May 13, 2008

MyBlogLog's Blog Stats Offer Good Insight to Readers' Destinations

Last year, after publicly wondering about the future of MyBlogLog, and saying I felt the Yahoo-owned friends tracker and blog community site should focus more on tracking blog details than personal details, I was offered a premium account, gaining me insight into daily statistics, and full reports, showing where visitors were coming from, what they were reviewing, and interestingly, where they were headed.

While MyBlogLog is best known for their "Recent Visitors" widget, and has made waves of late with their lifestreaming service, it's now the stats I find myself taking a look at, just about on par with my standard SiteMeter details.

Out of curiosity, yesterday, I ran a report that showed what viewers were most likely to click on, over the last seventeen months, all the way back to January 1st of 2007. While some of the most popular items are recurring links to my RSS feed, MyBlogLog and LinkedIn, it's clear that some of the most-prominent posts I made in the last few months have had significant impact, not the least of which was the Elite Bloggers joining FriendFeed post back in March.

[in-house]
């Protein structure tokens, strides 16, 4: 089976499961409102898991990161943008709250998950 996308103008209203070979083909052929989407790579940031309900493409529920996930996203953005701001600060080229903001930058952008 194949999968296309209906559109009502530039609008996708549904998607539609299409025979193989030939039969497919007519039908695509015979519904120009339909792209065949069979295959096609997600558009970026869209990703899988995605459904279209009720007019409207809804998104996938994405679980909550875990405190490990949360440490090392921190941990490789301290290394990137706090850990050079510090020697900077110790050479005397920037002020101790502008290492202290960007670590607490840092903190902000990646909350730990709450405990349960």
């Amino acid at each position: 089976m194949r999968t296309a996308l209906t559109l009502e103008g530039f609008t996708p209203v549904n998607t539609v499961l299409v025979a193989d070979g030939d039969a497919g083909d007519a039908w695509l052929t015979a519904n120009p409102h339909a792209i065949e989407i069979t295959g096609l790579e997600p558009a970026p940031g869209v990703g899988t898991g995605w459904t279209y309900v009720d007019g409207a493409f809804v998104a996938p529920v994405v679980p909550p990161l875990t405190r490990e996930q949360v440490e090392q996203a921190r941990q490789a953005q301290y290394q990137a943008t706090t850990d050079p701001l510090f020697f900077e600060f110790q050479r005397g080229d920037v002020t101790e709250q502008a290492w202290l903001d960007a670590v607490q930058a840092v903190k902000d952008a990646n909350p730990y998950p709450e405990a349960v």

An example of MyBlogLog's Out Clicks Report (Click for More)

It's also clear that unless most people are clicking to new destinations from my RSS feed, and not via the site, I don't have enough traffic to make or break anyone, despite premature talk of a "Louis Gray effect".

Below are the Top 25 "Out Clicks", according to MyBlogLog. I hand-scrubbed a few, as I don't want to further encourage the porn-seekers who think Google Video can get them a quick fix, or take people off-topic.
There are a million blog stat engines out there, from SiteMeter to Google Analytics, SlimStat and more, but unlike SiteMeter, which limits even premium accounts to the last 4,000 visitors, MyBlogLog keeps all the data, making historical reports quite useful. While I've got quite a bit of traction checking the day to day changes, watching "Out Click" reports is very interesting, and I'll be sure to make up some new reports to see accumulative data.